What that means in practical terms is that having a job that requires you to use your brain constantly under the right kinds of conditions can lead to a lower likelihood of brain difficulties later in life.

What are the right kinds of conditions? The researchers listed two main factors:

  • Cognitive stimulation, which basically involves demanding tasks and requirements

  • High "job decision latitude," also characterized as "job control"

Less demanding jobs with less control were linked to a higher degree of dementia.

This is a pretty accessible study for nonscientists, so I do recommend simply checking it out. Also, it's not behind a paywall (at least it wasn’t for me), which is a bonus. 

But in terms of workplace and career guidance, what are the takeaways?

First, it's an argument in favor of finding and keeping the most challenging job you can—obviously, "challenging" in a positive sense of the word. 

This isn't an argument for sticking with a position where you work for a toxic employer or have to deal with a difficult commute. And it’s not a reason to stay in a role where you’re overwhelmed every day and have impossible-to-achieve goals or tasks.

Rather, it's about never-ending growth, always seeking more responsibility, and looking for the kind of work that encourages you to learn and do new things.

(It's the difference between being paid to do Sudoku puzzles and getting paid to count 10,000 toothpicks every day.)

Next, it's an argument in favor of continuing to work—perhaps even giving up the notion of traditional retirement. 

Again, nobody is saying to tough it out in a role that doesn't hold your attention or challenge you in a positive way. But given the sheer degree to which so much of our society seems to view working life as a vehicle designed simply to get you to retirement, maybe this kind of research suggests there's another, healthier path.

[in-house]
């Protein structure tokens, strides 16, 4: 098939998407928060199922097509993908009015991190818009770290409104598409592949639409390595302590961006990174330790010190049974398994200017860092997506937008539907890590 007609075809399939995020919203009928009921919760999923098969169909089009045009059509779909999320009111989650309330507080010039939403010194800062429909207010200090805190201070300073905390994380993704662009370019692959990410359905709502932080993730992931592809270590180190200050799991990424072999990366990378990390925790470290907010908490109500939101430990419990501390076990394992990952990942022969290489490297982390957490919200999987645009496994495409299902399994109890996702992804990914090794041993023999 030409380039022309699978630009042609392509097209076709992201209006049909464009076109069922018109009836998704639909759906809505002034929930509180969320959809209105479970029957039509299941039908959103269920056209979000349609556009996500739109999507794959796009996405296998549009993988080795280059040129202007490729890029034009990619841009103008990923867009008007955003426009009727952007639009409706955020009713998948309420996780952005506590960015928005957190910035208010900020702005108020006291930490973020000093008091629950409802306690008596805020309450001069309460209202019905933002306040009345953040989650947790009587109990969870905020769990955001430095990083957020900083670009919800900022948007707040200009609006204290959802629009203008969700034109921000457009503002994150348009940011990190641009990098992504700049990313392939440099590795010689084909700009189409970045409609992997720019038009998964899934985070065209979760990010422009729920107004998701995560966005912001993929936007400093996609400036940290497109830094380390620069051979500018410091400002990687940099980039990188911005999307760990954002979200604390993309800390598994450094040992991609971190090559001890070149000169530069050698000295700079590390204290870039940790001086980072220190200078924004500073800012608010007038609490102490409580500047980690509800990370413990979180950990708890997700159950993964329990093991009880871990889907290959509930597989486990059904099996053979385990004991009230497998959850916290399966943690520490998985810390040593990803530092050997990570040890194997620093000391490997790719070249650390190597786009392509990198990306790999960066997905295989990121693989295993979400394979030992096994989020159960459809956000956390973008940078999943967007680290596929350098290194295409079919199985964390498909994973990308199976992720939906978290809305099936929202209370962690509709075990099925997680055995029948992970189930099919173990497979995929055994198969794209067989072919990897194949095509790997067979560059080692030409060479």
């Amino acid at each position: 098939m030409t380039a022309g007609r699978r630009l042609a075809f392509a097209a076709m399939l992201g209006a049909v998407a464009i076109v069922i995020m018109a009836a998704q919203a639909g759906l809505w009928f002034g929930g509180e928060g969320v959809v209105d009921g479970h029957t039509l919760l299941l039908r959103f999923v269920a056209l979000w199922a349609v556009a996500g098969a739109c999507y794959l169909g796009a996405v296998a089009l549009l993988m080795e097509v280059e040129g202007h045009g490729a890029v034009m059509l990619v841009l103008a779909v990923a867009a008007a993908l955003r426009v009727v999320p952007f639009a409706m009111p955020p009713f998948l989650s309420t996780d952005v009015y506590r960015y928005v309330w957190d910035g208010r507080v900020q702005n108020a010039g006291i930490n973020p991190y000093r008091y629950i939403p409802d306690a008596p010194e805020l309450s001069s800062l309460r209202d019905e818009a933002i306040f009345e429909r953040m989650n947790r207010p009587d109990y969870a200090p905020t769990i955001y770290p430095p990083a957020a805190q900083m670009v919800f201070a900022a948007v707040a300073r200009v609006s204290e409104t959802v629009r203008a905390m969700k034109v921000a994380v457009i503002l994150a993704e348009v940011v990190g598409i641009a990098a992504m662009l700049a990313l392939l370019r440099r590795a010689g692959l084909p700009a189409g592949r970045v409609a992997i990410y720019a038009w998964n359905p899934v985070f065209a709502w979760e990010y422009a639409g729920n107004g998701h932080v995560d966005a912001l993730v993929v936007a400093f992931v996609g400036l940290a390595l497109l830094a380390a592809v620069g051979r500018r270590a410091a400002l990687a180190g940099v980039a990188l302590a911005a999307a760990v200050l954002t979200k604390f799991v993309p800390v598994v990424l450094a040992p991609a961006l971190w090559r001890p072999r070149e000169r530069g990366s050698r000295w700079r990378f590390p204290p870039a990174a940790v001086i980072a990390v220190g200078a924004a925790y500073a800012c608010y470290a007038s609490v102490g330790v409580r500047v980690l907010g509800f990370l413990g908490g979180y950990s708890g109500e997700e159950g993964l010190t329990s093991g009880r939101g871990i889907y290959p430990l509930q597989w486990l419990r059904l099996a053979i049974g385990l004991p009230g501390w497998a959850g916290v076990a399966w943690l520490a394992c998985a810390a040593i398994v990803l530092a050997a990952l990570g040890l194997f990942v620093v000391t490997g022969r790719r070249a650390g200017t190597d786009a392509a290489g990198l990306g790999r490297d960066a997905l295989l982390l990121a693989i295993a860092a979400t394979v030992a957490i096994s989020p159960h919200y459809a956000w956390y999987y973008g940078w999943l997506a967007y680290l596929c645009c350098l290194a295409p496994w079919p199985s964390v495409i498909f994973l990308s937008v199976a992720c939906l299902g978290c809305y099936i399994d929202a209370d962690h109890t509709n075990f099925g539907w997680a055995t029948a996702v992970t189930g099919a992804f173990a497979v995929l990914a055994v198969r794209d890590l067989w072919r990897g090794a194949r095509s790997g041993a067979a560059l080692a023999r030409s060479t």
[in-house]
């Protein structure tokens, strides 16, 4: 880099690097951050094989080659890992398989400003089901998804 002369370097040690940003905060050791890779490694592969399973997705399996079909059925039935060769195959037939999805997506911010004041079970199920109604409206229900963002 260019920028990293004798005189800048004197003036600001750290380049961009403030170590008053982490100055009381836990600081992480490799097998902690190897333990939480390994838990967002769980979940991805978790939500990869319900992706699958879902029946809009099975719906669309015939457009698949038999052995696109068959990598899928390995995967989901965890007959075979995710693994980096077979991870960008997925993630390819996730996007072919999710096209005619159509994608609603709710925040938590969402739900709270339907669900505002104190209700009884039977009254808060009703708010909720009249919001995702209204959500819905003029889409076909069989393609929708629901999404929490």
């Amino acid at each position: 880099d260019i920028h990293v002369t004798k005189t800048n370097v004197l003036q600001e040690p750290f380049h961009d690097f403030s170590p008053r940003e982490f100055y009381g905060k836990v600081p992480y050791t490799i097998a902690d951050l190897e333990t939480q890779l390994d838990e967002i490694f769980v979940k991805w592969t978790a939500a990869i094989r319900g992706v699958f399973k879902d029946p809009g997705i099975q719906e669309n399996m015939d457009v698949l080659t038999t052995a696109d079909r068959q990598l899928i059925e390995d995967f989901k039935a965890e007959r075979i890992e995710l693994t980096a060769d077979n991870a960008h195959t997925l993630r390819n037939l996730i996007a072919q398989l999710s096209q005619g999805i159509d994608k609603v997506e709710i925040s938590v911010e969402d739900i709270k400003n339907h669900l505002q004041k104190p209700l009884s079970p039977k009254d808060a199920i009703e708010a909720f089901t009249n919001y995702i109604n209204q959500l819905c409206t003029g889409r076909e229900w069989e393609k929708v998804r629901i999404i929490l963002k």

Worth noting: The researchers differentiated work-related cognitive stimulation from non-work-related cognitive stimulation, and found that work-related stimulation is likely far more beneficial.

So, perhaps forget the notion that people can look forward to early retirement, living lives of leisure, and engaging part-time in activities that produce the same cognitively protective results. This study, at least, suggests that won't work.

The theory as to why is fairly straightforward: 

Work-related cognitive stimulation amounts to tens of thousands of hours, while non-work-related cognitive stimulation amounts to less total time in most cases, and also doesn't involve the same risks associated with not putting in the required effort. In other words, you get less stimulation and it’s easier to skip your daily French lesson in favor of watching TV.

Maybe that's too much to absorb; maybe it's too limited to make big career decisions on. And, of course, you have to make your own choices. 

But if you're wondering whether a challenging job that demands your full attention is the right thing for you…well, at least now you have another factor to consider.

Call for comments: Does the underlying idea of the study make sense to you? What do you think: Work forever and forget about retirement? Is it even “work” if you love what you do? Let us know in the comments.

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7 other things worth your time

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Thanks for reading. Photo credit: Pixabay, again. I originally wrote about this study on Want to see all my mistakes? Click here.